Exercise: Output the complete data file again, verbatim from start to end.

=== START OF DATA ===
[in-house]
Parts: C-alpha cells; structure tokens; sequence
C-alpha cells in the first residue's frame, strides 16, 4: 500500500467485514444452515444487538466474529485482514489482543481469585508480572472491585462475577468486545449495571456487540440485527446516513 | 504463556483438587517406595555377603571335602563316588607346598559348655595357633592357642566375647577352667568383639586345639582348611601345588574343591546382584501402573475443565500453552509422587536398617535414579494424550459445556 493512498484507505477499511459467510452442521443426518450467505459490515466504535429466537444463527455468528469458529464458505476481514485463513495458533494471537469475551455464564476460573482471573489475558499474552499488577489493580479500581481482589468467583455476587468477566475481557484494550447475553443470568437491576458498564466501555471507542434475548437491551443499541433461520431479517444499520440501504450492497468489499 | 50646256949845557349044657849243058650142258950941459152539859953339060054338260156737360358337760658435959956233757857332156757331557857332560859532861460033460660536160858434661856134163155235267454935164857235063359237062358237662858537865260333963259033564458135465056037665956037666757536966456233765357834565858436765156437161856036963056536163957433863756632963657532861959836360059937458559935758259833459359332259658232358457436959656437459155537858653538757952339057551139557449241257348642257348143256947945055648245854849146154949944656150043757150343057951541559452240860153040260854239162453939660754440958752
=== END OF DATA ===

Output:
[in-house]
Parts: C-alpha cells; structure tokens; sequence
C-alpha cells in the first residue's frame, strides 16, 4: 500500500467485514444452515444487538466474529485482514489482543481469585508480572472491585462475577468486545449495571456487540440485527446516513 | 504463556483438587517406595555377603571335602563316588607346598559348655595357633592357642566375647577352667568383639586345639582348611601345588574343591546382584501402573475443565500453552509422587536398617535414579494424550459445556 493512498484507505477499511459467510452442521443426518450467505459490515466504535429466537444463527455468528469458529464458505476481514485463513495458533494471537469475551455464564476460573482471573489475558499474552499488577489493580479500581481482589468467583455476587468477566475481557484494550447475553443470568437491576458498564466501555471507542434475548437491551443499541433461520431479517444499520440501504450492497468489499 | 50646256949845557349044657849243058650142258950941459152539859953339060054338260156737360358337760658435959956233757857332156757331557857332560859532861460033460660536160858434661856134163155235267454935164857235063359237062358237662858537865260333963259033564458135465056037665956037666757536966456233765357834565858436765156437161856036963056536163957433863756632963657532861959836360059937458559935758259833459359332259658232358457436959656437459155537858653538757952339057551139557449241257348642257348143256947945055648245854849146154949944656150043757150343057951541559452240860153040260854239162453939660754440958752